(Also, hate and fear are only legitimately projected motivations when it comes to Sarah Palin.)

But if Ms. Cadenas has read Ms. Appling's petition (authored, presumably, by her lead counsel Rick Esenberg) then I suspect she may have encountered this passage:

"The [amendment's] proponents argued that creation, official endorsement, and normalization of such a 'look-alike' status would advance the notion that the purpose of forming a couple is more or less limited to the facilitation of the close relationship between, and the felt needs of, its members for as long as it exists, rather than for purposes greater than the relationship itself and the self-directed needs of the individuals comprising it."

If so, I can't say I blame her for being pissed off at its supercilious presumptions with respect to her own understanding of the purposes of her own personal relationships.

Rick Esenberg said...

I'm not going to comment on the petition, but I will say that the argument against same sex marriage has nothing to do with the motivation of Ms. Cadenas or any other individual.


There are sure a lot of smart people who agree with my "unspeakably weak" argument. I am not sure, however, that you understand it because you have not accurately restated it. It is not the "extension of benefits" that is problematic but the extension of a state sanctioned status. The relationship between culture and the law is, indeed, porous. But influence moves both ways. Creating a legal status that will be seen as a form of marriage or redefining marriage itself to accommodate relationships that are in some ways similar but in signicant ways different than those for which it has evolved would change marriage. To suggest that it would not strikes me as naive and ahistorical.

Anonymous said...

Should gays be allowed to own guns?

Anonymous said...

Ok, here is an easy compromise. Gays can get "married" but we legally classify it as something else...civil unions or whatever, but they get all the exact same rights as a married couple
Anti same sex marriage get the symbolic name, and gays get all the substantive benefits...every gay friend of mine says this is fine with them. They understand that a gay "marriage" is different, so just call it that...there, debate over. Nothing wrong with a little compromise.
I am a pro gay marriage person, however I would only add that perhaps adoptions should bit bit different.

AnotherTosaVoter said...

The distinction you make about your argument is inconsequential. It's still based on an appeal that puts far too much emphasis on a superficial factor such as the gender of the participants. You base your argument on the idea that changing marriage weakens it while simply ignoring the fact that, other than the genders involved, marriage has changed radically over history. A couple of hundred years ago had you made the argument that marriage is for the benefit of the kids you'd have been laughed out of the room.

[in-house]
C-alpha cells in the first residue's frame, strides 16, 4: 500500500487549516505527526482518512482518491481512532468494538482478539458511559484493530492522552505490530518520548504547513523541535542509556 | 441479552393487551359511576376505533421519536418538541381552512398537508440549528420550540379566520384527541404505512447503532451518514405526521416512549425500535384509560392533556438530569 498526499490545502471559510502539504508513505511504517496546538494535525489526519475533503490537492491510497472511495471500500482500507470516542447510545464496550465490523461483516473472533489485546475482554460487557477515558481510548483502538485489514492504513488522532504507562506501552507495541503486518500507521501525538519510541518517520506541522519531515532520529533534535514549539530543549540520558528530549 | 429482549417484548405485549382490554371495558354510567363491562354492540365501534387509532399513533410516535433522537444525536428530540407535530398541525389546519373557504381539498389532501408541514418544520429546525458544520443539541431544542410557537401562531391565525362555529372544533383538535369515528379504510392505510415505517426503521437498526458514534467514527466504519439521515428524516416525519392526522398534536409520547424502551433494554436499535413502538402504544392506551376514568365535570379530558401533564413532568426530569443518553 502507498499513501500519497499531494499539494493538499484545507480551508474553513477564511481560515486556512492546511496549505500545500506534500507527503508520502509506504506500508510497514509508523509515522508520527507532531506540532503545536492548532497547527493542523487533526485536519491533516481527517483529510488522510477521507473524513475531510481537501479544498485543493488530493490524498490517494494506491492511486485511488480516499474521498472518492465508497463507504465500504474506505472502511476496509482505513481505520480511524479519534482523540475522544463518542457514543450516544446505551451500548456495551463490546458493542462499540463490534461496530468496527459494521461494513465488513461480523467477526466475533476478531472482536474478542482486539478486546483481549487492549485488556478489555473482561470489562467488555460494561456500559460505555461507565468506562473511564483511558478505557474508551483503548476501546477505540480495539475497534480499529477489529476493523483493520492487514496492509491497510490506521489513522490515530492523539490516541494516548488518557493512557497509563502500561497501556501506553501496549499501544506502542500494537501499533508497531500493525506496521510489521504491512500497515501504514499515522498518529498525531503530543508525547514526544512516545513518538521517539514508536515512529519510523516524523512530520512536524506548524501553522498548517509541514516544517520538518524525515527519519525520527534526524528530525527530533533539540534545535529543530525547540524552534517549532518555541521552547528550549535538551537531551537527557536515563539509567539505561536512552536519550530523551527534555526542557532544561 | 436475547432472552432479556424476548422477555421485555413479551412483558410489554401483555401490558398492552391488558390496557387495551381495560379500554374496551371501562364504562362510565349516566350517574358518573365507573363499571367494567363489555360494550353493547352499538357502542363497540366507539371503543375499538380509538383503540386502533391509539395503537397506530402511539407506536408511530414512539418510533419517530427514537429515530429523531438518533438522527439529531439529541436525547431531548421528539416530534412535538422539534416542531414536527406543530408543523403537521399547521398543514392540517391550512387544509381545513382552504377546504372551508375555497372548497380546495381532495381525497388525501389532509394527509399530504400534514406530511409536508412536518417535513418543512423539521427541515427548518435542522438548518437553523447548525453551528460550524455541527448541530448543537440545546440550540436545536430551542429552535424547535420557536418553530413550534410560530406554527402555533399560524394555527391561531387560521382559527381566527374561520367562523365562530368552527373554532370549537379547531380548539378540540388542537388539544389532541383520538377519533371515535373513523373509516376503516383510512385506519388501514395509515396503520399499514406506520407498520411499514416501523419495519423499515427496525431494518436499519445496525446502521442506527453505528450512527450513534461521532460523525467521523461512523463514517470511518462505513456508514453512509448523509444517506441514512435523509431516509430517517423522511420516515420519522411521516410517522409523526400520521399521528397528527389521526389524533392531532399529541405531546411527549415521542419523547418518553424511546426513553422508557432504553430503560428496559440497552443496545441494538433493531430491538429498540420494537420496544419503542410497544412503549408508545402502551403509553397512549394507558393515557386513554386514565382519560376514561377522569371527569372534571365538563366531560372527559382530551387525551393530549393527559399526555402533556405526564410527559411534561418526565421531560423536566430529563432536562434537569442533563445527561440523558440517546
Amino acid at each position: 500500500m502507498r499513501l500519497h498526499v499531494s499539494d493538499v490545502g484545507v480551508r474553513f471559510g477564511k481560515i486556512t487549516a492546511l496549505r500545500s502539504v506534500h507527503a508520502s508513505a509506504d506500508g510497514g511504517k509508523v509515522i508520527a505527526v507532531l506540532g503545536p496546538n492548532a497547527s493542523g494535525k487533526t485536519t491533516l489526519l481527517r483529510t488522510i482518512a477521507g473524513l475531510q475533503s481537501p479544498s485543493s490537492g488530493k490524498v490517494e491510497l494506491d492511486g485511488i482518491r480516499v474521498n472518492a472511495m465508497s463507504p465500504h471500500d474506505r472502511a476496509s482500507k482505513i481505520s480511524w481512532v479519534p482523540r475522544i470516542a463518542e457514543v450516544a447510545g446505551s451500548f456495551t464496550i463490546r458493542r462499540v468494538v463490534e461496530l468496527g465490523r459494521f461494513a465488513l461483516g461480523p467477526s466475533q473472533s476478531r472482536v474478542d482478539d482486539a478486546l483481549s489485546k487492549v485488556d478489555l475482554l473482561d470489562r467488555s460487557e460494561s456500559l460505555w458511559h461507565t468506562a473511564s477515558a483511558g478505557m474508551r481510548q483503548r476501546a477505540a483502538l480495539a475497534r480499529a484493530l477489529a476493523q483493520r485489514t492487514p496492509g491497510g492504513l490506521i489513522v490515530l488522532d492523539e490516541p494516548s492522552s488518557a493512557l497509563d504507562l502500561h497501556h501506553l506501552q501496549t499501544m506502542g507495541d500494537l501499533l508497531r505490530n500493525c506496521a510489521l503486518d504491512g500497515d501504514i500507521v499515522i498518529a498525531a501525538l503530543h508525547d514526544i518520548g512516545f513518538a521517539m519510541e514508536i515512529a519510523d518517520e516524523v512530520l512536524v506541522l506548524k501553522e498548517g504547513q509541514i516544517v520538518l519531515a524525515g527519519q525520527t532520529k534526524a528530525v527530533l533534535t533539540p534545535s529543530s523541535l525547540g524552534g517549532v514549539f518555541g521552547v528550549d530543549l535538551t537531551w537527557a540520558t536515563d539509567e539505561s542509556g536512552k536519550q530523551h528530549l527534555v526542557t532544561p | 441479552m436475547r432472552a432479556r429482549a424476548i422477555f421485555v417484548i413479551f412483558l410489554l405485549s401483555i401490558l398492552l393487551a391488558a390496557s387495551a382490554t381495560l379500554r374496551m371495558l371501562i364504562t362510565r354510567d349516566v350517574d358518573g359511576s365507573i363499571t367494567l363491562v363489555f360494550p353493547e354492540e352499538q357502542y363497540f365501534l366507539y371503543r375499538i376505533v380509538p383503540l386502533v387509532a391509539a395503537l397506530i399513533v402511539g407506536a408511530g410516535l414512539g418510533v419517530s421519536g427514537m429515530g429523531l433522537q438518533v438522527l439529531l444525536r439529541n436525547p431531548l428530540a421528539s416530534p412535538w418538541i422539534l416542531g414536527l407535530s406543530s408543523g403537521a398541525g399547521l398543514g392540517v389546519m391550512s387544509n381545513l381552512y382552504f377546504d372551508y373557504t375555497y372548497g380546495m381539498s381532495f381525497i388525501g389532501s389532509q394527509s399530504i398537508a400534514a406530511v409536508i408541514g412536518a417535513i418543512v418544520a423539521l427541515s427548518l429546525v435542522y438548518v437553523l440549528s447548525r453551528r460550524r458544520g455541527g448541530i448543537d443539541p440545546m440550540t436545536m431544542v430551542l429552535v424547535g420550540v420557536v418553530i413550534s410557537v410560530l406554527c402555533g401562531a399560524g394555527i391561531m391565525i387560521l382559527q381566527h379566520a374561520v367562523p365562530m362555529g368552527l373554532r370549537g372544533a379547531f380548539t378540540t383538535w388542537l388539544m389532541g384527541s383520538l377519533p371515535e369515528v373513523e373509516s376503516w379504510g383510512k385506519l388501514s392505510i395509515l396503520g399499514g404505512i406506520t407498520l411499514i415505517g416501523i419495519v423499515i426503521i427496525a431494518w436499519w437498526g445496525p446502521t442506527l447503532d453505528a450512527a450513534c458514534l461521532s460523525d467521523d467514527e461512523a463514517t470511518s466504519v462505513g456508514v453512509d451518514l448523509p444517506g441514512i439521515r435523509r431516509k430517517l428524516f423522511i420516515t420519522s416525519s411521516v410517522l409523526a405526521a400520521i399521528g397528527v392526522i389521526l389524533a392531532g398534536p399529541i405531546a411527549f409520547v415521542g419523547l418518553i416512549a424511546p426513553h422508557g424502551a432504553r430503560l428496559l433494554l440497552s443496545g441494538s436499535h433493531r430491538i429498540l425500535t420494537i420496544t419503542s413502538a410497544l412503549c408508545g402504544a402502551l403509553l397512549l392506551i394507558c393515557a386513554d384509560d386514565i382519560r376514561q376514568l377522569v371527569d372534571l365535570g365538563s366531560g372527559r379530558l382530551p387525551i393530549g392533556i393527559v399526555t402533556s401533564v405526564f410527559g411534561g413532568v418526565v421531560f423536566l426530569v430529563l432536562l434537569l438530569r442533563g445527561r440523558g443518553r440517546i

But the merits of gay marriage or civil unions aren't the focus of this thread - using "hate" to shut down an argument is. I agree with your cental point, 100% in fact.

So I have to ask - go read the rant by your client that leonel posted. Don't you think that in that rant, Ms. Appling uses essentially the same tactic by equating an opposing position with evil?

Anonymous said...

anon 5:03
That analogy doesn't make sense. The right to bear arms is the in the constitution (although people disagree to a great degree on the meaning). Marriage is a religious institution.

That aside, of course they should.

Anonymous said...

anon 11:54

So "everyone else's definition" of a bigot would include those who are for same sex marriage being intolerant of the opinions of those being against same sex marriage, right? Same sex marriage advocates are some of the most hostile people around when confronting someone who dares to mention the opposing viewpoint.

It's easy to diss a middle aged white law guy who disagrees with you. African-Americans (and Hispanics) are, as a whole, against same sex marriage because of their strong religious affiliations. How come you don't go after them? Afraid of being labeled a bigot perhaps?

Rick Esenberg said...


Since Ms. Appling is a client, I am not about to comment on her choice of language. You may want to consider, however, that she comes from a religious background very different than mine (and, I suspect,yours) and the use of certain terms have a meaning within that culture which is narrower and more particularized than in the larger society.

Had I said marriage was about "the kids" hundreds of years ago, I would not have been laughed at. It was all about procreation. The concepts of parenting and childhood itself were, of course, quite different.

But I agree that marriage evolves and it has evolved with certain objectives and realities in mind. Our difference about whether it should evolve away from that may be summed up by your statement that gender is superficial. I find that statement astonishing. I take it that what you mean is that both men and women are capable of love, sexual desire and commitment. True. But the idea that the way in which these things are experienced and the nature of mothers and fathers is unrelated to gender is belied by experience. The idea that heterosexual relationships must be "the same" in all material respects ignores that and ignores the basic biological fact that sex between men and women makes babies - a fact in which much of these other differences is rooted.